Above and beyond selection effects, individuals with LTC insurance are less likely to access Medicare home health services than are those without the insurance.
Given the demographic and health characteristics of the privately insured, their rate of Medicare home health use is only one-half of what would be predicted -- 5.6% compared to 11.1%.
Expansions in the market for private insurance should be accompanied with declines in Medicare home health usage and expenditures. For every 100 privately insured claimants, Medicare saves annual costs of up to $20,647 (1999 dollars).
The Relationship between Insurance Status and Undermet Need
Privately insured claimants are more likely to report undermet ADL need than are the non-privately insured. Yet, when holding other variables constant, having private LTC insurance does not influence whether or not someone reports undermet ADL need.
The majority of claimants do not report undermet needs. However, individuals with multiple caregivers and those who receive a great deal of care informally are most likely to report undermet ADL need.
While both age and disability status are positively associated with the probability of reporting undermet need, the effects moderate somewhat among the oldest and most disabled individuals. This suggests that the insurance is helping to address the needs of the group most "at risk" for potentially having to access more costly institutional care.
The fact that a sizeable minority of individuals reports undermet ADL needs indicates problems in the service delivery system. Such problems as the lack of clear lines of responsibility vis-à-vis coordination of care and inadequate caregiver training are among the most important underlying individuals' sense that their ADL needs are not being adequately met.
Consumer Satisfaction with Private LTC Insurance
When it comes to claimants' evaluation of the insurance policy, the critical dimensions of satisfaction with insurance benefits include how much care people are receiving, how individuals are treated by the insurance company at claim time, the characteristics of the insurance policy, and whether the policy allows them to remain living in the community.
Although policy design is important to claimant satisfaction, it is not the most important variable. The interaction between the insurance company and the claimant at claim time and how a claim is serviced are critical to the claimant's overall evaluation of the policy.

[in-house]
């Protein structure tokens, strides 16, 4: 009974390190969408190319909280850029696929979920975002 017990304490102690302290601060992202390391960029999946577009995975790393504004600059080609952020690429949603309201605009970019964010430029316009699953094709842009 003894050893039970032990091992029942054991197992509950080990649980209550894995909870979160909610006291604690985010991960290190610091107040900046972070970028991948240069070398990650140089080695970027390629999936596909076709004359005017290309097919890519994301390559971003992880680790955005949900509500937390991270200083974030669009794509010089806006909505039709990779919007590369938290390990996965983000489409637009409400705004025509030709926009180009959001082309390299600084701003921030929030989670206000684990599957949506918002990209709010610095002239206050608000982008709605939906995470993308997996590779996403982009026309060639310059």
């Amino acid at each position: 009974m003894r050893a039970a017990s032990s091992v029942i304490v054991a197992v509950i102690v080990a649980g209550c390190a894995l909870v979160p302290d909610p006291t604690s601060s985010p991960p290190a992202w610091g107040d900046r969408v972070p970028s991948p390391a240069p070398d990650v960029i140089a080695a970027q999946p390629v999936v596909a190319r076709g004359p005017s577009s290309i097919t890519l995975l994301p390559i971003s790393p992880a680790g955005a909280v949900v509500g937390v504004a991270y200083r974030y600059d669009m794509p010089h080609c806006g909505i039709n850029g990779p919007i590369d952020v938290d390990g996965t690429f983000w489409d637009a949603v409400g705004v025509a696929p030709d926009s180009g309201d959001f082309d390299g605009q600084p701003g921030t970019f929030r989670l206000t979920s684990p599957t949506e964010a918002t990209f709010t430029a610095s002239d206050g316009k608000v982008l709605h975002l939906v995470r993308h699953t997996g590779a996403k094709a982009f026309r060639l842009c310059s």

These multivariate analyses demonstrate that it is not just who is buying the insurance that explains differences in service utilization, but the presence of the insurance itself. Findings presented here suggest that, while the insurance clearly finances greater levels of formal care, its benefits do not replace informal care. In fact, reductions in the level of informal caregiving are more than offset by increases in formal care.
There is also an interaction between the insurance and use of Medicare home health services. Those who have LTC insurance are much less likely to access Medicare funded services. Thus, as the market continues to grow, reductions in Medicare financed home health services can be expected to decline. Whether this would be sustained over time is a question that cannot be answered from this data.
There are lessons for insurance companies as well. Insurers will need to broaden their role and focus on how to help individuals use benefits judiciously. They may also be called upon to take a more active role in monitoring the quality of providers and assuring that services are meeting needs. Results presented here strongly suggest that, as more people seek to protect themselves against the catastrophic costs of long-term care, successful marketing and retention of policyholders will depend on the customer service strategies of insurance companies as well as on the inherent value of their products.